When I first started managing, I honestly thought I had to choose between managing a high-performing team or managing a team I could go to happy hour with. A lot of managers worry about this. Being a supportive manager just seems at odds with being a manager whose team gets results.
Can you be demanding and supportive at the same time?
Well, in short, you can. In fact, it's imperative that you figure this out.
Hitting that perfect balance of being demanding, but supportive is elusive but it is not impossible. Hopefully you've encountered someone in your life who did it well, maybe a former coach or teacher - someone who was both tough and loving.
This tension between being supportive and demanding is something that is felt in other disciplines too. One that I've turned to for inspiration is teaching. Teachers have a great name for striking this balance well: wise teaching.
I learned about this concept in Grit: The Power of Passion and Perseverance by Angela Duckworth. Being demanding and being supportive fall on two spectrums, creating a quadrant of teaching styles:
Students with Permissive teachers will put more effort into their school work because their teacher cares for them. Students with Authoritarian teachers make measurably larger strides in their academic skills. Students with Wise teachers experience both: increased competence compared to their peers and increased engagement with their school work.
Sounds nice, doesn't it? A team that is happy and engaged and knocking out one home run project after another. We can apply some of the research on wise teaching to management to get a similar result. Call it wise management.
Wise managing is when you are able to strike the same balance with the members of your team as wise teachers do with their students. It is based on deep respect and care for the individual, while firmly enforcing your expectations of their (high) performance. It's tricky to accomplish, certainly, but all wise managers do.
Raise Your Expectations
The first principle of wise management is simple: raise your expectations. If you feel some resistance to that, for example by wondering if your team could meet higher standards, then know this: you get what you expect from your team.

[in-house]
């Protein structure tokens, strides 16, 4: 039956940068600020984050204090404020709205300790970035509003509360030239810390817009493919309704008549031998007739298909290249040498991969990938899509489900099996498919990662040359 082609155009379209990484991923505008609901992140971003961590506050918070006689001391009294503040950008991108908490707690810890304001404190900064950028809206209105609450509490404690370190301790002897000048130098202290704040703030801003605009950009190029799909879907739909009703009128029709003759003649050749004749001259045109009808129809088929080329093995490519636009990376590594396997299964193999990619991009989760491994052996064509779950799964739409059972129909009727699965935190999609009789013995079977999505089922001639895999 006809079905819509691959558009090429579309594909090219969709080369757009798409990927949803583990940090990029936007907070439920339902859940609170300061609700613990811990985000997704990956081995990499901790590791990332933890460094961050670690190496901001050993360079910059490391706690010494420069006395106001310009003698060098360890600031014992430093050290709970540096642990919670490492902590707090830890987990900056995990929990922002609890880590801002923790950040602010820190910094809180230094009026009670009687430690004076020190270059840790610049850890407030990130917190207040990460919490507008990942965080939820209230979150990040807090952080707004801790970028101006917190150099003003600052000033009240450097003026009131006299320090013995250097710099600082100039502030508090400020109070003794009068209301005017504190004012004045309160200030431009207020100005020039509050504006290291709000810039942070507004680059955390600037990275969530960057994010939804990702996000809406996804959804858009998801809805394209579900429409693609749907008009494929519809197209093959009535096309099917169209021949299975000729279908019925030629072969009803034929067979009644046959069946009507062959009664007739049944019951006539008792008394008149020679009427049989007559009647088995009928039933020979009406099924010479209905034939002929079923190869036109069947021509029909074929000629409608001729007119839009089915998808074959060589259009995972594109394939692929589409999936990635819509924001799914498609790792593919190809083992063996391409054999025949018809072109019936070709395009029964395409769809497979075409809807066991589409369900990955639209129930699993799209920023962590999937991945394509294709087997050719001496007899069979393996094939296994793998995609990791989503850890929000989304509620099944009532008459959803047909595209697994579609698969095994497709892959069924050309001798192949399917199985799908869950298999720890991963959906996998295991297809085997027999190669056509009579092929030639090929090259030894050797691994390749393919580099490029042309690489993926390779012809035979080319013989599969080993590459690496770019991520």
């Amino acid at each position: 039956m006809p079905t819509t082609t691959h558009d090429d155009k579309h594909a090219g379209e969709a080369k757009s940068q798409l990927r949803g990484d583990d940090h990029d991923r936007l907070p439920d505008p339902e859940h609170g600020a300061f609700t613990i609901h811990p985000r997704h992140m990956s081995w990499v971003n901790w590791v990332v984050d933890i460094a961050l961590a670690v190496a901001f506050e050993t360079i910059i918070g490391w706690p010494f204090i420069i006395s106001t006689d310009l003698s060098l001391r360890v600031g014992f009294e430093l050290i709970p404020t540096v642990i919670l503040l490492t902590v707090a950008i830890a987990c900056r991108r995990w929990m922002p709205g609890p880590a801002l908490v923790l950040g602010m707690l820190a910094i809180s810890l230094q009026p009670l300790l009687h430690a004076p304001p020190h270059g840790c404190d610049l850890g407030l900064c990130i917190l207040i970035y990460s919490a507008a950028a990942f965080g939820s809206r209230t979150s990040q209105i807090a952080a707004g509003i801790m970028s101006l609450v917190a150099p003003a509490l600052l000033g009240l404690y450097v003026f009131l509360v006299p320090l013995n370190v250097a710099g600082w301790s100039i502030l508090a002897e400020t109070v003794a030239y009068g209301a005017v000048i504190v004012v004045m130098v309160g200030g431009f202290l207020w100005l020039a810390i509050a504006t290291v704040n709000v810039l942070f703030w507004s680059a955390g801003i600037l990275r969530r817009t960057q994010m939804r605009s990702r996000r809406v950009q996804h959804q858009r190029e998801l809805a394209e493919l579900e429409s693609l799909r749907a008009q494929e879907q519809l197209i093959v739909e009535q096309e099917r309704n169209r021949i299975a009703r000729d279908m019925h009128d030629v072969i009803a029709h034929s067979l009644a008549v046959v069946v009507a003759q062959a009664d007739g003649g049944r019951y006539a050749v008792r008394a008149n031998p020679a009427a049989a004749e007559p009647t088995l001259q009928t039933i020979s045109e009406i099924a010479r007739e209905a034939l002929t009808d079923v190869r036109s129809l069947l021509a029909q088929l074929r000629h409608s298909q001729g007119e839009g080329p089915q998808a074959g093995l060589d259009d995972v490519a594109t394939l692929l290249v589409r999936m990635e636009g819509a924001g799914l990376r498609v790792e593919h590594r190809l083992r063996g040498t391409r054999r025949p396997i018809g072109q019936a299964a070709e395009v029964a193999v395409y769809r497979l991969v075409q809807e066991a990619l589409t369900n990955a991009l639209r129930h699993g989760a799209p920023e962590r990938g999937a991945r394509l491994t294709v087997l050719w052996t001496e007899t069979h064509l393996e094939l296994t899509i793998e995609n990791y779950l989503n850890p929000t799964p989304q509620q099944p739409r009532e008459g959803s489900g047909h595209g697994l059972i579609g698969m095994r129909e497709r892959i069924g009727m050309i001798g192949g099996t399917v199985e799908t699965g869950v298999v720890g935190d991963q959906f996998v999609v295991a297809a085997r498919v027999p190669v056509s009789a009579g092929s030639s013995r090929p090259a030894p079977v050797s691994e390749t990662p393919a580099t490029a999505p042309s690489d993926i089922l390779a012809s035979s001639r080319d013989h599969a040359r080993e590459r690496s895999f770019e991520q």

My favorite study into wise teaching is one conducted by Robert Rosenthal that looks into teacher expectations of student achievement. Rosenthal split classes into two groups at random and told their teachers that one group had particularly high potential. At the end of the year, these students had outperformed their peers. The reason for their success? Rosenthal concluded that their teachers believed they were talented, treated them as such, and students rose to meet expectations.
How can you leverage the results of this study? Well, if you're holding back on raising the standards you hold your team to because you're worried they wont meet them, then stop. Instead, introduce them to the new standards and raise your expectations.
You can't stop at raising your expectations though. In our wise teaching parlance, that would make you an authoritarian manager. Avoid this by also becoming more supportive.
Give Supportive Feedback
Another great study on wise teaching looked at the effect supportive feedback had on student effort. David Yeager and Geoff Cohen asked a group of teachers to provide written feedback on student essays, including suggested improvements and words of encouragement. Then, they divided the essays into two groups. One group of essays included a note with each essay that said, "I'm giving you these comments so that you'll have feedback on your paper." The other group of essays included a note with each essay that said, "I'm giving you these comments because I have very high expectations and I know you can reach them."
Students were then given the option to revise their essays, incorporating the feedback from their teachers. 80% of the students who received the second note turned in a revised essay.
How can you provide similar feedback to your team? Doing so will help them in two ways:
- It'll help them see where they're not meeting the expectations you've set
- It gives them a clear idea of what they need to change to reach those expectations
The best way I can think of for providing such feedback is in a one-on-one. Use that time to not only check in on how your team member is doing, but also to provide such feedback on the work they're doing.
I think most new managers see being supportive and being demanding as being at odds with each other. What gets mistaken as a contradiction is really just a tension between these two ideas. Being both supportive and demanding is certainly challenging. But it's something you can strive for continually through out the rest of your career as a manager.
Raising your expectations will make you a more demanding manager; providing supportive feedback will make you a more supportive manager.
And of course doing both well will make you a wise manager.
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